Genuine Curiosity

Author Dwayne Melancon is always on the lookout for new things to learn. An ecclectic collection of postings on personal productivity, travel, good books, gadgets, leadership & management, and many other things.


What Will You Be Known For?

I was reading an article in the Wall Street Journal about US Airways Capt. Chesley "Sully" Sullenberger today.  You may recall he is the guy celebrated as a hero when he safely landed a plane in NYC’s Hudson River after having all of his engines fail.

Overall, the article is very inspiring and I enjoyed reading it.  One thing that really struck me, however, was one of  Sully’s quotes in the article:

"We need to try to do the right thing every time, to perform at our best," he says, "because we never know what moment in our lives we'll be judged on."

 award That is a very poignant comment, isn’t it?  It was also very timely for me, as I’ve been thinking about similar things in my own life lately.  You see, I’ve done a huge variety of things in my career but, as I change roles I sometimes find myself a bit “typecast” based on one person or another’s view of what they believe I’m best at based on their limited experience with me.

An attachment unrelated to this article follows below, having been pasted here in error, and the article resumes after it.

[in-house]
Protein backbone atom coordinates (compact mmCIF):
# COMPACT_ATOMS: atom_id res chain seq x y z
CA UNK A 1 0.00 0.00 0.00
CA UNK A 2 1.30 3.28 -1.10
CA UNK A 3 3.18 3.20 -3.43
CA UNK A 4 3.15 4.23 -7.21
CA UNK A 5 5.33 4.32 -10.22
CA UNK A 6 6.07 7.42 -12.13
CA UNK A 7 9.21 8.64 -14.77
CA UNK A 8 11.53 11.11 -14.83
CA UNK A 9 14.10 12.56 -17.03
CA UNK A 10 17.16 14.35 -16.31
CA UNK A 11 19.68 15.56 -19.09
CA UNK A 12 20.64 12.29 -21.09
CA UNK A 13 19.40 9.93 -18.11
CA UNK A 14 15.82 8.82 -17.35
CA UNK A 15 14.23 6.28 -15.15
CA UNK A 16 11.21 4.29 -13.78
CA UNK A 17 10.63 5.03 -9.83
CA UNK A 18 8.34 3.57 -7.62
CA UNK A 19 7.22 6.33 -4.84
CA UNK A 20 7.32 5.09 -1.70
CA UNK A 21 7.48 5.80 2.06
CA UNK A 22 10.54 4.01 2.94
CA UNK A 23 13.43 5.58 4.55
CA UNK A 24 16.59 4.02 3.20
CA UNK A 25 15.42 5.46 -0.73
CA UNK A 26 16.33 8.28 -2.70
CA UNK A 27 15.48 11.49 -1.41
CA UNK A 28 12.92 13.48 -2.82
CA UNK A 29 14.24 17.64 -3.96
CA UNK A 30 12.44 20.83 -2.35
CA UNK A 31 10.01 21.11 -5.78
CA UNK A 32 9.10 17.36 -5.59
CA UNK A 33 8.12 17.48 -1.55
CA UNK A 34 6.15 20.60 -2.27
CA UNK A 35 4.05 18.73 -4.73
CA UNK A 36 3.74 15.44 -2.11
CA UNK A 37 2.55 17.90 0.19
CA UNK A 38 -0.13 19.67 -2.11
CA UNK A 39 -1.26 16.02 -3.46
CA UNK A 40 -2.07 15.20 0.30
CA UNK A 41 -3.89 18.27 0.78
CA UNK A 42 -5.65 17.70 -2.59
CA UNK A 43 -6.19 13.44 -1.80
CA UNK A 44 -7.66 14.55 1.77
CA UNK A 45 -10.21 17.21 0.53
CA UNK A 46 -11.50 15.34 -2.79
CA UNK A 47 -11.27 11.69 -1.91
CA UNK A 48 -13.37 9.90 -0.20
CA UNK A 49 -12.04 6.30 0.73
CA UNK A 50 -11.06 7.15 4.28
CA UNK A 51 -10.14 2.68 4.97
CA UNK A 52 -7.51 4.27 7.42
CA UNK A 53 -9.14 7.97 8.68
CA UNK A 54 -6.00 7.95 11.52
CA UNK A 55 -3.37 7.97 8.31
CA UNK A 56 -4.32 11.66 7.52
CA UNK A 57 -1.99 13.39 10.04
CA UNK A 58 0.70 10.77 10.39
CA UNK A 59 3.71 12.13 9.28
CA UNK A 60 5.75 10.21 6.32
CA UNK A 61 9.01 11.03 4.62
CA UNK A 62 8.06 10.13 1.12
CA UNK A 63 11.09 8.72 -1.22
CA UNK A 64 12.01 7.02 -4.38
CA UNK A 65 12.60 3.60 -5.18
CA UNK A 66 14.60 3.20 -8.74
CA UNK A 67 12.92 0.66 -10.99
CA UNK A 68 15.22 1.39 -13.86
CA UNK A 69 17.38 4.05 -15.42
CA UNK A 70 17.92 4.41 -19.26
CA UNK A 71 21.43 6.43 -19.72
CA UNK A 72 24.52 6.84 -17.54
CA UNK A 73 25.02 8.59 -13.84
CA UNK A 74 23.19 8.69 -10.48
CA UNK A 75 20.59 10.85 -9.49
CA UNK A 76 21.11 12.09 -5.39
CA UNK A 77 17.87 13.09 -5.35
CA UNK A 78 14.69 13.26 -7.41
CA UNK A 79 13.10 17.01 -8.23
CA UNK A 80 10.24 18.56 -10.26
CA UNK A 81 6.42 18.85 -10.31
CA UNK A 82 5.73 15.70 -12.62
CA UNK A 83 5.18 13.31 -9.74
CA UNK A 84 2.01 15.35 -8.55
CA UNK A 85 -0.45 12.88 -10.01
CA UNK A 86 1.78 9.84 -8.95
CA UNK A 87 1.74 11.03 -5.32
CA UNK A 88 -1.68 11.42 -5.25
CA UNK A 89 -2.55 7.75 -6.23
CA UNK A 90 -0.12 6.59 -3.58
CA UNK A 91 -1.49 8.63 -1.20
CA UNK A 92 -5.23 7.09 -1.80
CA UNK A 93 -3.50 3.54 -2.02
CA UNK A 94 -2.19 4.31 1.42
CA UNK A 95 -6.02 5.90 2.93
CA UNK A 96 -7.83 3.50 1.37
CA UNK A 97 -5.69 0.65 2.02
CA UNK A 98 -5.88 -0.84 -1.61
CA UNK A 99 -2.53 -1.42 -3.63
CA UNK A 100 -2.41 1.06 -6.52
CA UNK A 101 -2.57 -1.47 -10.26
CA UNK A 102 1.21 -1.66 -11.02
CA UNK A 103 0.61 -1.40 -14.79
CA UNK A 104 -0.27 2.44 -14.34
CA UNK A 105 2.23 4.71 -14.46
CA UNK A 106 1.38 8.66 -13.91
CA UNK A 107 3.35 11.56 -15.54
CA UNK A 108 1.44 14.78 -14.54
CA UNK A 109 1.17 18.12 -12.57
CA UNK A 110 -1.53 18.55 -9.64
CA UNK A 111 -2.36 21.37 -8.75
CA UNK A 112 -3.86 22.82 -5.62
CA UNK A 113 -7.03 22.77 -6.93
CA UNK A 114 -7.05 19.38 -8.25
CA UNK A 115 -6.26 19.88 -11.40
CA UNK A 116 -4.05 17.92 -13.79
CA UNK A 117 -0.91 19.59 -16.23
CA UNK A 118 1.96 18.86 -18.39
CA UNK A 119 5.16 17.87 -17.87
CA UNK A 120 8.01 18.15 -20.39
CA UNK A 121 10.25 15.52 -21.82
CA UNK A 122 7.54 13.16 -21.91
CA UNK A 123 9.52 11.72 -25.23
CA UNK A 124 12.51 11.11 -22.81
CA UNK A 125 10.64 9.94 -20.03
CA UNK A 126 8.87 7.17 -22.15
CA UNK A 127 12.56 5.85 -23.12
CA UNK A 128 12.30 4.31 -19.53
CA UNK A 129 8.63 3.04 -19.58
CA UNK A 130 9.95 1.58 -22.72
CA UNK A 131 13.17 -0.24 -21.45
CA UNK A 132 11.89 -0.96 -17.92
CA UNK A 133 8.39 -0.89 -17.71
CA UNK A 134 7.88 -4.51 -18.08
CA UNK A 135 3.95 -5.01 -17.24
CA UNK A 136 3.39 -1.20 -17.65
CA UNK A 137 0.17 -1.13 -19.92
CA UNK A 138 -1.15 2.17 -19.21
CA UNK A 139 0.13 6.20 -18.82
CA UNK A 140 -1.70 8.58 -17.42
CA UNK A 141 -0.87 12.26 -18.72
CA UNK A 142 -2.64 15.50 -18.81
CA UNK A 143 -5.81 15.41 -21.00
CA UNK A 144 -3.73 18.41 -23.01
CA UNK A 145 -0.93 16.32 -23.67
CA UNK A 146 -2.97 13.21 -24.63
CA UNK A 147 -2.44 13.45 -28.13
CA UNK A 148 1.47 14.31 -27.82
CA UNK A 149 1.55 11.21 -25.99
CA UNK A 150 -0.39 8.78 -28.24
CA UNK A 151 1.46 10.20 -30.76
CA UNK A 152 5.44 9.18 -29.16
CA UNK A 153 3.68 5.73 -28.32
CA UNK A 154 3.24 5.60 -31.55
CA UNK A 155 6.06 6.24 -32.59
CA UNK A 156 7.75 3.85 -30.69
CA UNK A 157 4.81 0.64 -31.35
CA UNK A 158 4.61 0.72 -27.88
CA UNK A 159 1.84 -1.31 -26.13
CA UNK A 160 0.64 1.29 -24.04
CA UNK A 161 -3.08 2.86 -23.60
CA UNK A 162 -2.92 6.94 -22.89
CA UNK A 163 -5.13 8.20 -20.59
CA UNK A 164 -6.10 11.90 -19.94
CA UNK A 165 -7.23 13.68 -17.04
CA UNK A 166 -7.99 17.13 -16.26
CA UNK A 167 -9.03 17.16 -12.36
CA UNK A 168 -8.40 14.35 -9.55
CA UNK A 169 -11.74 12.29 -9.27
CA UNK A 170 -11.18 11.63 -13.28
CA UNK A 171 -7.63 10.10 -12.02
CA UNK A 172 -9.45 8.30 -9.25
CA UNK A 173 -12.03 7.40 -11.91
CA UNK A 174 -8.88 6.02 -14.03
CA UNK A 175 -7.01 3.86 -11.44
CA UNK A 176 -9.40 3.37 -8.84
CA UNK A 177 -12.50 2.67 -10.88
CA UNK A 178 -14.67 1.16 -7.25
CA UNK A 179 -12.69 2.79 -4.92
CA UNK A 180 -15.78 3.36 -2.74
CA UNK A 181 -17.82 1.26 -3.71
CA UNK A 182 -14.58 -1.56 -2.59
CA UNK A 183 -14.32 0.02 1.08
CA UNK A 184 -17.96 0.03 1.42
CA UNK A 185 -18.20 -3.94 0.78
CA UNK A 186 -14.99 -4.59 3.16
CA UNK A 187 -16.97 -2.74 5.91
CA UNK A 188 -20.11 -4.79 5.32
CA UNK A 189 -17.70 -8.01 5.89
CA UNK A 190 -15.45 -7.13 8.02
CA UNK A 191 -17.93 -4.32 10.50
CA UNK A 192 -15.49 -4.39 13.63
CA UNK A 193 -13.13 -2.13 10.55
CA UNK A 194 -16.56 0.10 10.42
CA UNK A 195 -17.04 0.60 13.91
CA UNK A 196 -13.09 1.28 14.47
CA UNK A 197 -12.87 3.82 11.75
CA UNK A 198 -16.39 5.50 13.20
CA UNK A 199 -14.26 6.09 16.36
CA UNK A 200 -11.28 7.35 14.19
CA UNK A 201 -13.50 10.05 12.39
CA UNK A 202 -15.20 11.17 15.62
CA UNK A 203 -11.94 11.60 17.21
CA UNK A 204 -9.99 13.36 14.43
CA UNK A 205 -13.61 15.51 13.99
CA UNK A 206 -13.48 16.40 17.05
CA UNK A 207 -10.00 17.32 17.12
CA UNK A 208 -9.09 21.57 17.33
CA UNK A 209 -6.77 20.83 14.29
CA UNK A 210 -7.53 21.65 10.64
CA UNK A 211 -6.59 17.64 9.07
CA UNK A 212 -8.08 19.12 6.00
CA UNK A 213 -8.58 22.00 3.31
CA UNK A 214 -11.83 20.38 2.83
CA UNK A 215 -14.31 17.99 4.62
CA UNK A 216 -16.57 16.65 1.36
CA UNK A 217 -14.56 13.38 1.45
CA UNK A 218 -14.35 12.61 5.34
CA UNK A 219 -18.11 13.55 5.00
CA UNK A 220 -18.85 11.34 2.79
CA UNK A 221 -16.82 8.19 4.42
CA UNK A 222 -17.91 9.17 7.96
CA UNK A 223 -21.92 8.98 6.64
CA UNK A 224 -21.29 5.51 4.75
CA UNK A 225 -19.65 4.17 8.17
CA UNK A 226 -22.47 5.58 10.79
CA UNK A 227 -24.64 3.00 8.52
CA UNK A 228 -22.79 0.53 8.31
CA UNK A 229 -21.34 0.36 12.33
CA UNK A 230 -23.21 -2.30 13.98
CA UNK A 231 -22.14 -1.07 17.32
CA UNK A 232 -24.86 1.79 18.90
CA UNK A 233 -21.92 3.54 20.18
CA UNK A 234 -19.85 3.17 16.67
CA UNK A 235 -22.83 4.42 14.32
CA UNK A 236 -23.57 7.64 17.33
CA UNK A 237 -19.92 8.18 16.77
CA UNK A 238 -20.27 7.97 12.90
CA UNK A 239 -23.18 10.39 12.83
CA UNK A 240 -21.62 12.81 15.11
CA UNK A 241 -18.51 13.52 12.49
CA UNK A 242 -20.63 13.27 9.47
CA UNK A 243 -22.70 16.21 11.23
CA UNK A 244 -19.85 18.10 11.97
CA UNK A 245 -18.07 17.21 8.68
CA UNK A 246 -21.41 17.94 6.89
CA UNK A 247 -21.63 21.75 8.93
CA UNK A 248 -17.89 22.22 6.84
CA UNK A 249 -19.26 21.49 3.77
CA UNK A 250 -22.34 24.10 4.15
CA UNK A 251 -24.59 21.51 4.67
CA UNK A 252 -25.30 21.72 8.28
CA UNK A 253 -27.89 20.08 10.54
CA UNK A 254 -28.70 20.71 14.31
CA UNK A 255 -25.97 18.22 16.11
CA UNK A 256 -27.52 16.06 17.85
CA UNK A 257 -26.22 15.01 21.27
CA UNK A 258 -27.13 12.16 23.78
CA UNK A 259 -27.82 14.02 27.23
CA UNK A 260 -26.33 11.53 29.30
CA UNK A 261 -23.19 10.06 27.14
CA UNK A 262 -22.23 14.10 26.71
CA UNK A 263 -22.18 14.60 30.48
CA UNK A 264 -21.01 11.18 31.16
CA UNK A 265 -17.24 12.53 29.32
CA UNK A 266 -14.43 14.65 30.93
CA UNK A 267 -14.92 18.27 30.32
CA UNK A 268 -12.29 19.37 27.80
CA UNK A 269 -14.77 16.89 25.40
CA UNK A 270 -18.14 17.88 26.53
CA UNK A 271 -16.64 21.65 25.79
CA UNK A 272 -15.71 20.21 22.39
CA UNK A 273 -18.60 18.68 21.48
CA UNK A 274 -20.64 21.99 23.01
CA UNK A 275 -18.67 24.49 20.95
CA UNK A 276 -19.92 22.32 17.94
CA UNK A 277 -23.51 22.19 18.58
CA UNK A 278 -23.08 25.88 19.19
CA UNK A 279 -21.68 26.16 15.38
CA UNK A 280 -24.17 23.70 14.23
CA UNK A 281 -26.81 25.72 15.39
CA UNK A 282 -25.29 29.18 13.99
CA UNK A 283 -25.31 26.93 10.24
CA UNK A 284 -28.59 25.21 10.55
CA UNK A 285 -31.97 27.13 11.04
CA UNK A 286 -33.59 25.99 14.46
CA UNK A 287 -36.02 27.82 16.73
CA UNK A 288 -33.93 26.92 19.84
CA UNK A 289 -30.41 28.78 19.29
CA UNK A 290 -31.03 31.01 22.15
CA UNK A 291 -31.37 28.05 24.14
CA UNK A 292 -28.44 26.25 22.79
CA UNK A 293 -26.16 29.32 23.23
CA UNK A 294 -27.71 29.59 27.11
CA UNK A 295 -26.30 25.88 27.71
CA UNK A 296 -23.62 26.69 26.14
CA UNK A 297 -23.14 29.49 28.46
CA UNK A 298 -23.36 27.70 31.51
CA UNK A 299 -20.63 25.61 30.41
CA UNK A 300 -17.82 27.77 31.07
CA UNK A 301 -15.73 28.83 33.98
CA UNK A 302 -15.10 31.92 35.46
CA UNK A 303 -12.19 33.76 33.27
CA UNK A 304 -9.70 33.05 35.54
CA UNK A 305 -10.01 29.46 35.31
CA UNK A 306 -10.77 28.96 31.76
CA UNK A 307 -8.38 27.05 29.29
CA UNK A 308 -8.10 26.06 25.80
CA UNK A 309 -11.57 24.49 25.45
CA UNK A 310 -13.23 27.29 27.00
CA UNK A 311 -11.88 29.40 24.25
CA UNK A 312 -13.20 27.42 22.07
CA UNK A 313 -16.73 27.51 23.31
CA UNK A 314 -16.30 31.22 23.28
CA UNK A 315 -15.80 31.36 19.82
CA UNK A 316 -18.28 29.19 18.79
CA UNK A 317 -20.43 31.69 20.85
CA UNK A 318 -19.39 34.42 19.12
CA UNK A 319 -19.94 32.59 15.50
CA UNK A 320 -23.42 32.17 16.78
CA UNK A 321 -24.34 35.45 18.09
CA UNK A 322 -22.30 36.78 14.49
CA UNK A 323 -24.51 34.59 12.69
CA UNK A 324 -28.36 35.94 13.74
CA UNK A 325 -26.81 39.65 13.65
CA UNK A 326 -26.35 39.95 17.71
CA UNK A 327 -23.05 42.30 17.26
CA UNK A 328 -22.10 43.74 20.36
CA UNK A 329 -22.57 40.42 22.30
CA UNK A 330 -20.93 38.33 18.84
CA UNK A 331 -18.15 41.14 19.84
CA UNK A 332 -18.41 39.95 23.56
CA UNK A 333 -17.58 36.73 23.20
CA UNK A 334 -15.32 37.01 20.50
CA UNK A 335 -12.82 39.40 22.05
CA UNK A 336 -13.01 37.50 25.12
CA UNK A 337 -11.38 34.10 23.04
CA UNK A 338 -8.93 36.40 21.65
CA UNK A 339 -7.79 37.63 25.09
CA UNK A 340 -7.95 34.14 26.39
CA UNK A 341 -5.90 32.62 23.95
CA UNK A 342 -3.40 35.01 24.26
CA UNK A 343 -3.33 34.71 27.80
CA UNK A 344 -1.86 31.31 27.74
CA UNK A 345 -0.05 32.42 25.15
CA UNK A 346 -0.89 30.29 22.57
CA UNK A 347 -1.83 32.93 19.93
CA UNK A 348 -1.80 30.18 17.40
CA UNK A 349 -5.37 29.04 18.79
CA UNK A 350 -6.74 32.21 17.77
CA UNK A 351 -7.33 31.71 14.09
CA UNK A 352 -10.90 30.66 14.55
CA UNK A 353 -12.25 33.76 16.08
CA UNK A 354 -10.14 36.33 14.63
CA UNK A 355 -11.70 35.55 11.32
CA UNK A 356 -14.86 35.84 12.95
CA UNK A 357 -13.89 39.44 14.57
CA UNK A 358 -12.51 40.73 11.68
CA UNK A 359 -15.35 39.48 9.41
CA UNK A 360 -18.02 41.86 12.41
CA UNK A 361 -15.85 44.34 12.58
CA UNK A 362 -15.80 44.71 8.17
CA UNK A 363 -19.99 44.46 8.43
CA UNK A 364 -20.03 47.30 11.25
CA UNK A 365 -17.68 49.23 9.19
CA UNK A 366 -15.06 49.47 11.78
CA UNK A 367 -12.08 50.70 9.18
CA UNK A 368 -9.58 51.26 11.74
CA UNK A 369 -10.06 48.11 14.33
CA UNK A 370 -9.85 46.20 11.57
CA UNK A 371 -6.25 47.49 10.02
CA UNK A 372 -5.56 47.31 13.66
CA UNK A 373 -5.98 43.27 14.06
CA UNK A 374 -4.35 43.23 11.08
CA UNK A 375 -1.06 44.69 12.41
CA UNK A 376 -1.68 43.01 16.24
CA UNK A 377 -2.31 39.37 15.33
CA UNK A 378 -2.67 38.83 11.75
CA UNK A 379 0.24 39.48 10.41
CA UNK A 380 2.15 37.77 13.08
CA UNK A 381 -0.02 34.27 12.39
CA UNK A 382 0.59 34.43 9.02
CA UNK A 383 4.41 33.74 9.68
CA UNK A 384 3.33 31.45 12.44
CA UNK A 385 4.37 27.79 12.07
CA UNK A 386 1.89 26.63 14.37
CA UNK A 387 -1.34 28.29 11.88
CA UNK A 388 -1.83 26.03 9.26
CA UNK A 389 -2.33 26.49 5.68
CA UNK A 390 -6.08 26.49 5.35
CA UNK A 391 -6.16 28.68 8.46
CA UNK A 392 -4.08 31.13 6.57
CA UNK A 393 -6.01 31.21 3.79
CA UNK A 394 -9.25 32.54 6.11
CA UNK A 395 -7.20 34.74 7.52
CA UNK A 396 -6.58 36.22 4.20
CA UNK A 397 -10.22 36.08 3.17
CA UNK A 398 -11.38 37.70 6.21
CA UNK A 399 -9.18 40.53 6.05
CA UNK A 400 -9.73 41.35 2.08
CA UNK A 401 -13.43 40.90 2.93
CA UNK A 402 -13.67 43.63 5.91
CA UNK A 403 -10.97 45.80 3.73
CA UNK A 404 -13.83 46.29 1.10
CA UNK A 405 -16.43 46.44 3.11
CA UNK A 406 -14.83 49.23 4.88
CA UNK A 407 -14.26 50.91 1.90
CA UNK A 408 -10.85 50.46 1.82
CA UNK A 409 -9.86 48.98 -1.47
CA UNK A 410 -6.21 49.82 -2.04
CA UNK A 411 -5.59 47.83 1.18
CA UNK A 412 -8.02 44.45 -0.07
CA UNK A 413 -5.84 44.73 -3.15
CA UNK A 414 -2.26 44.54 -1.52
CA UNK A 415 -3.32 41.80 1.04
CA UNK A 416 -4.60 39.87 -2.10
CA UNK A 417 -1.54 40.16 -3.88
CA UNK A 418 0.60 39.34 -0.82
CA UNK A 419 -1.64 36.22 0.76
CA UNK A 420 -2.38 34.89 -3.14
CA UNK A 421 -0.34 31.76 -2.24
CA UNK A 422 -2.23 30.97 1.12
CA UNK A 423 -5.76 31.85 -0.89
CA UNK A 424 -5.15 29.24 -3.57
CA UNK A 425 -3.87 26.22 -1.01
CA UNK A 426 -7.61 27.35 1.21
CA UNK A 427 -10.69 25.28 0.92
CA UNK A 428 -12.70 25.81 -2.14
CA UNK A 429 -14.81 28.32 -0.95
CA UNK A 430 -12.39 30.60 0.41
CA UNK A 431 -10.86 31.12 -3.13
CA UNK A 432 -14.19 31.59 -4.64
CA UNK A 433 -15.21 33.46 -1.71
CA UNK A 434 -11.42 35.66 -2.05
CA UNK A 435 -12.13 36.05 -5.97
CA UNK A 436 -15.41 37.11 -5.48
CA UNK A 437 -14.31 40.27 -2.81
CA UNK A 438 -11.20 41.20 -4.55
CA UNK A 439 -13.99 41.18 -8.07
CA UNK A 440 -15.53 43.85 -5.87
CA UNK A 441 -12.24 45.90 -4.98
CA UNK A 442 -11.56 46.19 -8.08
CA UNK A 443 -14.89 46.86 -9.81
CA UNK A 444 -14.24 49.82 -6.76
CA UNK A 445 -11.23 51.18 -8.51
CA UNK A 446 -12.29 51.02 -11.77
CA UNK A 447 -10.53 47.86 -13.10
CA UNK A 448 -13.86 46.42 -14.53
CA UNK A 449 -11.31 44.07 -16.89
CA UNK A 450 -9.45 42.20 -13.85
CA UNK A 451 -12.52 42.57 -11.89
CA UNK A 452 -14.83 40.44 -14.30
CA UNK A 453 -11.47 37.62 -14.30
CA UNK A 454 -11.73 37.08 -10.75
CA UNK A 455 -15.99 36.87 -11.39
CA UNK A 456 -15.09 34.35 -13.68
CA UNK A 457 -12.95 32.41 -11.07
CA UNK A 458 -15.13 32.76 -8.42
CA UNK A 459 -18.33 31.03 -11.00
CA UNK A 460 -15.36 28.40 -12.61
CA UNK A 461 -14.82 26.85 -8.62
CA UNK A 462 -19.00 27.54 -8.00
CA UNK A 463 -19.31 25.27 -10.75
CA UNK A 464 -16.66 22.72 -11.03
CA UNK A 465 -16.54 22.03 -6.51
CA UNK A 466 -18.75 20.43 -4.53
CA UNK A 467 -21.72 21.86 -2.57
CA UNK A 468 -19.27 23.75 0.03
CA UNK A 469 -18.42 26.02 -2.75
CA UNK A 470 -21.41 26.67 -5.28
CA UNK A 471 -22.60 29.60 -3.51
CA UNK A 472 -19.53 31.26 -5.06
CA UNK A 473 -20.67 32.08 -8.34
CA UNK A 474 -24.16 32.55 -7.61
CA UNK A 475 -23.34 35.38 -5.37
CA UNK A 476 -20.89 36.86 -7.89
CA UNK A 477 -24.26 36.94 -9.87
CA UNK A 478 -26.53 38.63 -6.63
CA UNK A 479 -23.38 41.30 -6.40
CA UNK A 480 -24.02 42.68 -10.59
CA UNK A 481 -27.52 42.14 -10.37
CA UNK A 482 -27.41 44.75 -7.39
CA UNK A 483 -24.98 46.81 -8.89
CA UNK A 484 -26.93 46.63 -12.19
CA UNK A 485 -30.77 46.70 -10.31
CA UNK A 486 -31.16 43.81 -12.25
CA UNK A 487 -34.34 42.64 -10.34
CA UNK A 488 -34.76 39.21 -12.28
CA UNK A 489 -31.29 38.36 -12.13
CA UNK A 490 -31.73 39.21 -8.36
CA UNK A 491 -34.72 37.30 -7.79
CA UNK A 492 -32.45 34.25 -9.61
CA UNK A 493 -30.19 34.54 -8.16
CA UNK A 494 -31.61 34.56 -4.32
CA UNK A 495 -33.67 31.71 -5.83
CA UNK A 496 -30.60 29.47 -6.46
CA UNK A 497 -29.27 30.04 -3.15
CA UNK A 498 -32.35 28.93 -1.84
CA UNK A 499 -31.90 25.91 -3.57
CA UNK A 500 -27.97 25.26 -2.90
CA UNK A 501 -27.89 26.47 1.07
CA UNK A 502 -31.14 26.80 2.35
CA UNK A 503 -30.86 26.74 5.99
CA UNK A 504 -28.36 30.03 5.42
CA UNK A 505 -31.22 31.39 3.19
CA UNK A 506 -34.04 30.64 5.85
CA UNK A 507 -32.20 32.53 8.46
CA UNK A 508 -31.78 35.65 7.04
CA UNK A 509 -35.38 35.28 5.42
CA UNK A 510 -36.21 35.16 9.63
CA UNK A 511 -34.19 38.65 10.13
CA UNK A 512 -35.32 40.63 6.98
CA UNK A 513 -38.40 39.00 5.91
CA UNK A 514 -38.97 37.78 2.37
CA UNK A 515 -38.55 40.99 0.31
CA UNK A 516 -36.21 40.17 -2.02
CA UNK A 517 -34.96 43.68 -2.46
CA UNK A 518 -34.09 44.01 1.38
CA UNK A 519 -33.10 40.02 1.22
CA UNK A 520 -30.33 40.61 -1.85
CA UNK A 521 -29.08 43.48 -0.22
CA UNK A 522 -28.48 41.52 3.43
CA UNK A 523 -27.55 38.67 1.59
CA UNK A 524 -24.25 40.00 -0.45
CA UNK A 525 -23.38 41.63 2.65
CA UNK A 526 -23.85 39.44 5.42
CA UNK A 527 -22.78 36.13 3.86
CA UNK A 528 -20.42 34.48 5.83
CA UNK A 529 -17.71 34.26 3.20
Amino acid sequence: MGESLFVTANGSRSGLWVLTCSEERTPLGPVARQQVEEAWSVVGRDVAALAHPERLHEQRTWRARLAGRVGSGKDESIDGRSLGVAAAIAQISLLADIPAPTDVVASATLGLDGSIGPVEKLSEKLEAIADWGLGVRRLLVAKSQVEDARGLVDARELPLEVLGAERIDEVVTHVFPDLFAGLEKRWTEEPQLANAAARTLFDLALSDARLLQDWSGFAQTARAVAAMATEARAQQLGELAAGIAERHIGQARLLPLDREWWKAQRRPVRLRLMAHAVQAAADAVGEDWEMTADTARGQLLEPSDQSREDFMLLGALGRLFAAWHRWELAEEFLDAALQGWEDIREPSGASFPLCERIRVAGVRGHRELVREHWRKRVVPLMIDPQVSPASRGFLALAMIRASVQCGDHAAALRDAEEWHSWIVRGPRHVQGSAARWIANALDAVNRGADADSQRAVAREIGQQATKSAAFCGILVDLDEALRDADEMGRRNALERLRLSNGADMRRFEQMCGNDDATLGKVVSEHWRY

At a certain level, I’m flattered that they think I’m adding value in a particular area, but in other ways I feel short changed because my talents aren’t being fully utilized.  My default behavior is sometimes to just “live with it” though I am making more of a conscious effort to do better “PR” so I don’t get minimized.

OK… enough whining - what are my takeaways from the thinking triggered by Sully’s quote?

  • You can’t always pick what other people will value you for an remember you for, so try to do things you can be proud of whenever possible.  That way, no matter what someone else picks to tag you with, it’ll probably be OK.
  • Just because you feel like your “highest and greatest” moments aren’t being noticed, doesn’t mean you’re not adding value.
  • It takes a lot of work to overcome typecasting, if you can at all.  So ask yourself, “Is it worth it, or can I live with my typecasting?”
  • You can honor the past, but you can’t live in it.  If you don’t like the present, work on how you can change things in the future.


Of course, the other side of the coin bears thinking, too:  Are there people I’m typecasting in the same way?  How would I even recognize it if I were? Hmm…